National Geographic Says We Have Some Carbon Breathing Room

>But as you saw in the last article Carbon Estimates are moving higher as quickly as you can print paper. Maybe thats part of the problem..hahahah
<OK when discussing this stuff you have to laugh or you cry.



To deal with global warming, the first step is to do the numbers.  




HOW IT WORKS.   Before the industrial revolution, the Earth’s atmosphere contained about 280 parts per million of carbon dioxide. That was a good amount—”good” denned as “what we were used to.” Since the molecular structure of carbon dioxide traps heat near the planet’s surface that would otherwise radiate back out to space, civilization grew up in a world whose thermostat was set by that number. It equated to a global average temperature of about 57 degrees Fahrenheit, which in turn equated to all the places we built our cities, all the crops we learned to grow and eat, all the water supplies we learned to depend on, even the passage of the seasons that, at higher latitudes, set our psychological calendars. Once we started burning coal and gas and oil to power our lives, that 280 number started to rise. When we began measuring in the late 1950s, it had already reached the 315 level. Now it’s at 380, and increasing by roughly two parts per million annually. That doesn’t sound like very much, but it turns out that the extra heat that CO2 traps, a couple of watts per square meter of the Earth’s surface, is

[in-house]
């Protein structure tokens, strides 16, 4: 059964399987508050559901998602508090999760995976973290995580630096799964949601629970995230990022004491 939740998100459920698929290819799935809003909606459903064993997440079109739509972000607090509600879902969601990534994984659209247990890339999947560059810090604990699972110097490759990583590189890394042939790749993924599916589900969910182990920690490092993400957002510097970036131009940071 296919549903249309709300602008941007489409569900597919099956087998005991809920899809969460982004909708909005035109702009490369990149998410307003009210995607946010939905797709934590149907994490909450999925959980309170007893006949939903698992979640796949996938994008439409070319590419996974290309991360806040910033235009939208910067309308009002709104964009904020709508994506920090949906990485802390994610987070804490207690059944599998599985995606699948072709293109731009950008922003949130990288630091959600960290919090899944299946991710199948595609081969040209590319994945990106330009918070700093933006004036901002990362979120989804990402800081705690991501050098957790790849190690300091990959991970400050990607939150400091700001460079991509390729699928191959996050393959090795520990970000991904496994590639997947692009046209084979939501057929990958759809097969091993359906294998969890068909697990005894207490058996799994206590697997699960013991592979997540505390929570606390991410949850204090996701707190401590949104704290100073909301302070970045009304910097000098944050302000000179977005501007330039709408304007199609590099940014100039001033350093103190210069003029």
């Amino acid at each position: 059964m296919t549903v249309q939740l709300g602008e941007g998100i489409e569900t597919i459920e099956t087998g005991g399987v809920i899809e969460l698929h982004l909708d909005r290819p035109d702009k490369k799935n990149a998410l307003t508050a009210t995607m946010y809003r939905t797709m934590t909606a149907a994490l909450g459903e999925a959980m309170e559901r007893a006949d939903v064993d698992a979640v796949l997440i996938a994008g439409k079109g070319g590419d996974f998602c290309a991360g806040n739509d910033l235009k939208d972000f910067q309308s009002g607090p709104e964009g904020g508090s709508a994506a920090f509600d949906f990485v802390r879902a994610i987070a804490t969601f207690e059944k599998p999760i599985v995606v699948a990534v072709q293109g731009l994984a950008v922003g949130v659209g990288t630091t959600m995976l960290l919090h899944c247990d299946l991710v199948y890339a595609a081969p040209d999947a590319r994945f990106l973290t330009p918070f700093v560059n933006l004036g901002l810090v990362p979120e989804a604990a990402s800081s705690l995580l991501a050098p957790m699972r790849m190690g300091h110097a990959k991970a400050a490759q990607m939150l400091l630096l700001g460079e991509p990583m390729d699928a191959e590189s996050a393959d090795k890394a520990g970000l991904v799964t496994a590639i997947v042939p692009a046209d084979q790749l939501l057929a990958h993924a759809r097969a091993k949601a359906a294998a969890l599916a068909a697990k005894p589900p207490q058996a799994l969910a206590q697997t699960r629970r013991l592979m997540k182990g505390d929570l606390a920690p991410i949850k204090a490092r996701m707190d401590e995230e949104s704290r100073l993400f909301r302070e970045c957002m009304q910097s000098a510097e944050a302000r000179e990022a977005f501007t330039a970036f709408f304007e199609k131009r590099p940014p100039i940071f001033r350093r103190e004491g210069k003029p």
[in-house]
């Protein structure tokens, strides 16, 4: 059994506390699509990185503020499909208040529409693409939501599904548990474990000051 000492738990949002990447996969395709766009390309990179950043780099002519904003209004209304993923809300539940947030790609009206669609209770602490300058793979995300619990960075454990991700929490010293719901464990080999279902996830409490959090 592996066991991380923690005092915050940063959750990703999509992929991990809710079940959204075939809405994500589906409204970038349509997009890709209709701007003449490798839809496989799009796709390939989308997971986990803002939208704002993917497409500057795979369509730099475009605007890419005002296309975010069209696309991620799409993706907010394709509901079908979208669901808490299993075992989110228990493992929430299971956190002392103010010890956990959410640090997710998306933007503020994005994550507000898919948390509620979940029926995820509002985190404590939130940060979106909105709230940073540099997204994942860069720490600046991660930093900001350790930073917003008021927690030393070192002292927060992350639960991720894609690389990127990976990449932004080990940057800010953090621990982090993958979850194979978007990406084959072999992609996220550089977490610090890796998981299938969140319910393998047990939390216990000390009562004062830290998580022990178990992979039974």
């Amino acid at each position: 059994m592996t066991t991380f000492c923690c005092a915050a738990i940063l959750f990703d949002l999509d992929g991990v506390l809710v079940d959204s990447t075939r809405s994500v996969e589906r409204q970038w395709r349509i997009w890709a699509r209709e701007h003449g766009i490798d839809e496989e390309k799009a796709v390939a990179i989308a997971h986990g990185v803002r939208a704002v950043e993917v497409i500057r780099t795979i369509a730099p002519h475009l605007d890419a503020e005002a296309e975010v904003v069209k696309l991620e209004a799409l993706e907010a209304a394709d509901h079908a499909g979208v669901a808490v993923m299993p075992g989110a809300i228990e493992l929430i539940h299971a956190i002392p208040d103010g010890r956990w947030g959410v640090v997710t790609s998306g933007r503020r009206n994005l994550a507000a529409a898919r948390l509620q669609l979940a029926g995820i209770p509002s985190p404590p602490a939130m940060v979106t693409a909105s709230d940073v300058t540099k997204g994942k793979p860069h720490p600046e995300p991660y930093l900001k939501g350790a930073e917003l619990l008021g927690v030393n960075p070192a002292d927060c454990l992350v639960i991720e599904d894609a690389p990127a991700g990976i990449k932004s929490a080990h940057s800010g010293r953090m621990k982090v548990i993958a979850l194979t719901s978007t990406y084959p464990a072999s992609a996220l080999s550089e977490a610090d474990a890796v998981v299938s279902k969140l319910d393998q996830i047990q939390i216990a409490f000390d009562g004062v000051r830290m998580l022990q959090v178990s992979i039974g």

Global warming presents the greatest test humans have yet faced. New technologies and new habits offer some promise, but only if we move quickly and decisively.

enough to warm the planet considerably. We’ve raised the temperature more than a degree Fahrenheit already. It’s impossible to precisely predict the consequences of any further increase in CO2 in the atmosphere. But the warming we’ve seen so far has started almost everything frozen on Earth to melting; it has changed seasons and rainfall patterns; it’s set the sea to rising.

No matter what we do now, that warming will increase some—there’s a lag time before the heat fully plays out in the atmosphere. That is, we can’t stop global warming. Our task is less inspiring: to contain the damage, to keep things from get­ting out of control. And even that is not easy. For one thing, until recently there’s been no clear data suggesting the point where catastrophe looms. Now we’re getting a better picture—the past couple of years have seen a series of reports indicating that 450 parts per million CO2 is a threshold we’d be wise to respect. Beyond that point, scientists believe future centuries will likely face the melting of the Greenland and West Antarctic ice sheets and a subsequent rise in sea level of giant proportion. Four hundred fifty parts per million is still a best guess (and it doesn’t include the witches’ brew of other, lesser, green­house gases like methane and nitrous oxide). But it will serve as a target of sorts for the world to aim at. A target that’s moving, fast. If concentra­tions keep increasing by two parts per million per year, we’re only three and a half decades away.

Bill McKibben’s llth book on environmental topics, The Bill McKibben Reader: Pieces from an Active Life, will be published this winter.